Apr. 25th, 2017

aphar: (lambda)
Someone posted on FB on the effect of carbon dioxide from carbonated beverages on global warming.

My response was (in two comments):


> This is a closed cycle - the CO2 in carbonated water comes from the air, so fizzy drinks industry has no effect on the atmospheric concentration of CO2.
> If you stop buying fizzy drinks, the CO2 that would have been released in the atmosphere from it would not be magically sequestered. The fizzy drinks industry will adjust and produce less, and, correspondingly, take less CO2 from the atmosphere. Thus the carbon impact of your decision to drink or not to drink will be nil. If, OTOH, you will stop driving, the oil industry will pump less oil and it will remain underground. IOW, you decision to drive or not (ceteris paribus, of course), does have an impact.


This seems to me
1. obviously true and
2. clearly explained

Is it?

Psychiatry

Apr. 25th, 2017 04:12 pm
aphar: (lambda)
My problem with psychiatry is the combination of the following two observations:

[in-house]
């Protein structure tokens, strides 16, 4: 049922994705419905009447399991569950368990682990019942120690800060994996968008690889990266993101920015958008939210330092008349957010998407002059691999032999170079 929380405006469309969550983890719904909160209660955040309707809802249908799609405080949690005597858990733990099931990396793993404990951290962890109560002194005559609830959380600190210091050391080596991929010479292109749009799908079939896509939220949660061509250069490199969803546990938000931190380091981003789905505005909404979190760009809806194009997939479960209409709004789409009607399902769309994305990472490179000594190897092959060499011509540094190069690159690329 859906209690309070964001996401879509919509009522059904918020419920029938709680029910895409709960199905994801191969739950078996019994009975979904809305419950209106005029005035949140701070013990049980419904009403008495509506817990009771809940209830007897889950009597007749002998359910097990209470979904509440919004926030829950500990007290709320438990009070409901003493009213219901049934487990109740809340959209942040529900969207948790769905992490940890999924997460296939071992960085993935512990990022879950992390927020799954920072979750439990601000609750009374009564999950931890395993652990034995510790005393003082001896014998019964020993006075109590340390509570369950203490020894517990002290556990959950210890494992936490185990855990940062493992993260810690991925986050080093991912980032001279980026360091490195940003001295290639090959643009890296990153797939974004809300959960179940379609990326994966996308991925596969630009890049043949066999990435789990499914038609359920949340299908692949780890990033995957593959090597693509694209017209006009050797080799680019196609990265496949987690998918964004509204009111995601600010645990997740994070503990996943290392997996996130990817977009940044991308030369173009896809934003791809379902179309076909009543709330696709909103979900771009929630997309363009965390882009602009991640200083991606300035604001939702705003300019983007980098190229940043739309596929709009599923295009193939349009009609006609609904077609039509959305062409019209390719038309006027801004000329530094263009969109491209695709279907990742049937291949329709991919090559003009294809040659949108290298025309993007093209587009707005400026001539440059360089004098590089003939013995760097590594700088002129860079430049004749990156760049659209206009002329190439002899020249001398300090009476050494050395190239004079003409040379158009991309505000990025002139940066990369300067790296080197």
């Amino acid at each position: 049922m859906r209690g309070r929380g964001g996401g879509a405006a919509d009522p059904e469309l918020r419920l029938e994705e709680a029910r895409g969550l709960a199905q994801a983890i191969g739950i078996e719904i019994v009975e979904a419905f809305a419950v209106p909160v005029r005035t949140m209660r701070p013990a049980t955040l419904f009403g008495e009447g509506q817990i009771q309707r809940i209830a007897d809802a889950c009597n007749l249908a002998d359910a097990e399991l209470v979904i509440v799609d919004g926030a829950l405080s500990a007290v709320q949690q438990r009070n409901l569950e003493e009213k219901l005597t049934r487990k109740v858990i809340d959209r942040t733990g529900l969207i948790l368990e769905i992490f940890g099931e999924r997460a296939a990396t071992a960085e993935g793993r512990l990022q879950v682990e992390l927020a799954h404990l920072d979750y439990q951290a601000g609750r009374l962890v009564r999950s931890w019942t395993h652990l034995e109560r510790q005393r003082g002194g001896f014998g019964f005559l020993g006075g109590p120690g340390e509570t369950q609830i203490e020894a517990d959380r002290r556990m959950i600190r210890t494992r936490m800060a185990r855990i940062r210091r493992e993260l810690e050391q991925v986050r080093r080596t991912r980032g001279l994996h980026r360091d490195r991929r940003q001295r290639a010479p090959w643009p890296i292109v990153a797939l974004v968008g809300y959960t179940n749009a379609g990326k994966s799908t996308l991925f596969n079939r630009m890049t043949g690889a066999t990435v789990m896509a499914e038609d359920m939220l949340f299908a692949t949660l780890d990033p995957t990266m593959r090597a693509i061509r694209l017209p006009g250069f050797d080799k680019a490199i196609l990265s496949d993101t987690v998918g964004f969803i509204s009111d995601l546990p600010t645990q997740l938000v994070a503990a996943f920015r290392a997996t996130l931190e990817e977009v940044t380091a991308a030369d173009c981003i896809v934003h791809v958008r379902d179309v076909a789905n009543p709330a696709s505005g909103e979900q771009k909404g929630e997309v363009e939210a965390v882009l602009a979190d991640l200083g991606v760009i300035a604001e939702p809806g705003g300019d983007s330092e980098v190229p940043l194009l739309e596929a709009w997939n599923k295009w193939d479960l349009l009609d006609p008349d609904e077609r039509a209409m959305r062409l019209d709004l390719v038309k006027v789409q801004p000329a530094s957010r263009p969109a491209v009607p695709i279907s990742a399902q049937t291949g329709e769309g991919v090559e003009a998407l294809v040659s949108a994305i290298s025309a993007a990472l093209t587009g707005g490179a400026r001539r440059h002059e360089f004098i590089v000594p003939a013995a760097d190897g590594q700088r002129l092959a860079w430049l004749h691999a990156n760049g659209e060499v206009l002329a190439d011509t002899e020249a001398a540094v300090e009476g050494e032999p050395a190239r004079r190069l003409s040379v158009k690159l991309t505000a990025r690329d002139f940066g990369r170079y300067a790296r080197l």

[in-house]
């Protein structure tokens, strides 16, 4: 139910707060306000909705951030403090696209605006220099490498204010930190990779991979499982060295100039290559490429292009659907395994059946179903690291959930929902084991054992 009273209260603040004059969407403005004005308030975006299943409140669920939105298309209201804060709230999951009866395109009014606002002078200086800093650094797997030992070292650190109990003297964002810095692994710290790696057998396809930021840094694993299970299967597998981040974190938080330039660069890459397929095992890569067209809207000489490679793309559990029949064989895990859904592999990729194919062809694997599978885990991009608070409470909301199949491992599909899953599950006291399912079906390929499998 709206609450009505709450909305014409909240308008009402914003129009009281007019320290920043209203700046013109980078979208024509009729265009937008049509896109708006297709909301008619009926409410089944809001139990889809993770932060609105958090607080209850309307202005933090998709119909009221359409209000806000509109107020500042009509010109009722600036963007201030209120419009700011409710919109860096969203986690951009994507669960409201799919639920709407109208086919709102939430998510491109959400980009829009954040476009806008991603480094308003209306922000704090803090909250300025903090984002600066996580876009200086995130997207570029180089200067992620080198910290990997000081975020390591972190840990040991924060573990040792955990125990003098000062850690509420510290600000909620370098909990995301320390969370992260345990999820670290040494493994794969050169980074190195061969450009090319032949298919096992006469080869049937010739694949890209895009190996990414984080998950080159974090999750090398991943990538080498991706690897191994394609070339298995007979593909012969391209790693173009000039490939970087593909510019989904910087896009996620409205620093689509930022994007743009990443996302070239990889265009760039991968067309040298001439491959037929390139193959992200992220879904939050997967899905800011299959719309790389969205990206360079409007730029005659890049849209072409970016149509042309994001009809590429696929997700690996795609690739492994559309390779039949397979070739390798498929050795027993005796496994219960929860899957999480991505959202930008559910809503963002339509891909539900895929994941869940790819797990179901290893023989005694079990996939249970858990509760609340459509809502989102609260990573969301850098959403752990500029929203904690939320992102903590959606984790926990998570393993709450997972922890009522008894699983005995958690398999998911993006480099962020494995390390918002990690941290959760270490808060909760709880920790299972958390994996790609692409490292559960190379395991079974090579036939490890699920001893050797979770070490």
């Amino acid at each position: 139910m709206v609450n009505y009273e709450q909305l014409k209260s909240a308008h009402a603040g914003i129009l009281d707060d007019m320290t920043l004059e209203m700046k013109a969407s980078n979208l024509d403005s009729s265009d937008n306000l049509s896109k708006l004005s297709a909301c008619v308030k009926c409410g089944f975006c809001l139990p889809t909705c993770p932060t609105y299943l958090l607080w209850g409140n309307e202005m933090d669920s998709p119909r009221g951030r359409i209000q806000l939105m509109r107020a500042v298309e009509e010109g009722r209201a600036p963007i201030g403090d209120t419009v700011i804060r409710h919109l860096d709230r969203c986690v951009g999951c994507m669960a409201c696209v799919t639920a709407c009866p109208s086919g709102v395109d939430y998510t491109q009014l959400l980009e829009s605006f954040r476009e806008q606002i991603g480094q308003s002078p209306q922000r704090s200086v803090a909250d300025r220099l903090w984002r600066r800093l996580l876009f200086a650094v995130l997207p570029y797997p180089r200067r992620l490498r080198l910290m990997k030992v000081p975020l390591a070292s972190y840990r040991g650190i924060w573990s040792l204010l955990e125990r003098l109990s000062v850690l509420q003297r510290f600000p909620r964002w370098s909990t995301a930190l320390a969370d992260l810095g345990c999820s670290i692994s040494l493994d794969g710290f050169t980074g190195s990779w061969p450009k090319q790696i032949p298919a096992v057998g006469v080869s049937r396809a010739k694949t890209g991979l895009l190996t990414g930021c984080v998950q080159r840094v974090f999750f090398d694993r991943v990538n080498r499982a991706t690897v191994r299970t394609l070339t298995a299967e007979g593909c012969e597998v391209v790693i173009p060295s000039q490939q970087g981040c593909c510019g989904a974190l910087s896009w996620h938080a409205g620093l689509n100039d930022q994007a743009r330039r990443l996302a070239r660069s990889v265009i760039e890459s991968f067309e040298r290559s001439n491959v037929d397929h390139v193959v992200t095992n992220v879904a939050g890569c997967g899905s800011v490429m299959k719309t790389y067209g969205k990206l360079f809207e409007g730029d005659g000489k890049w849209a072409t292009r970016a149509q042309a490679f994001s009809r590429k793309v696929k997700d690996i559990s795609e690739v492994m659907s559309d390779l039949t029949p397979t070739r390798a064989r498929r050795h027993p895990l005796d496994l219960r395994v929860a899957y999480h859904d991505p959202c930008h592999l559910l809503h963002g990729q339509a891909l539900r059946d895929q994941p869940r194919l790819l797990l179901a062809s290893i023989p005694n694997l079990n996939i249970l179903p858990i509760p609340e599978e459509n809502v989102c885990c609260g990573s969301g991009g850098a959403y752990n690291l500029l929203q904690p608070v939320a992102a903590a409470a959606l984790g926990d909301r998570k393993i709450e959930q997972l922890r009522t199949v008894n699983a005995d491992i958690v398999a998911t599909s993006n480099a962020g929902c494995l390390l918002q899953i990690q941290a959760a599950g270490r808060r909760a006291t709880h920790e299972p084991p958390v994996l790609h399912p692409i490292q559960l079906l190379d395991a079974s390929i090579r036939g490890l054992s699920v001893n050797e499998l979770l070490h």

While I agree that psychiatry is useful, and is usually used in the interests of the patients, I think a more cautious approach to the use of psychotropic drugs is a good idea.
Specifically, using psychotropic drugs usually means that the patient has to keep taking them for life (no exit strategy).

In some cases a more cautious - clinical - approach [1] might be better (cognitive behavioral therapy, interpersonal psychotherapy and other talking treatments).
Alas, it is being aggressively disputed [2] touting recent research (which makes fascinating claims like PTSD has been shown to be highly heritable despite being definitionally linked to specific experiences).

[1] vs [2] might be the usual turf struggle for funding, but I would hate to see people being medicated for life when it is possible to instead "talk them out of being ill".

PS. See also an old entry.

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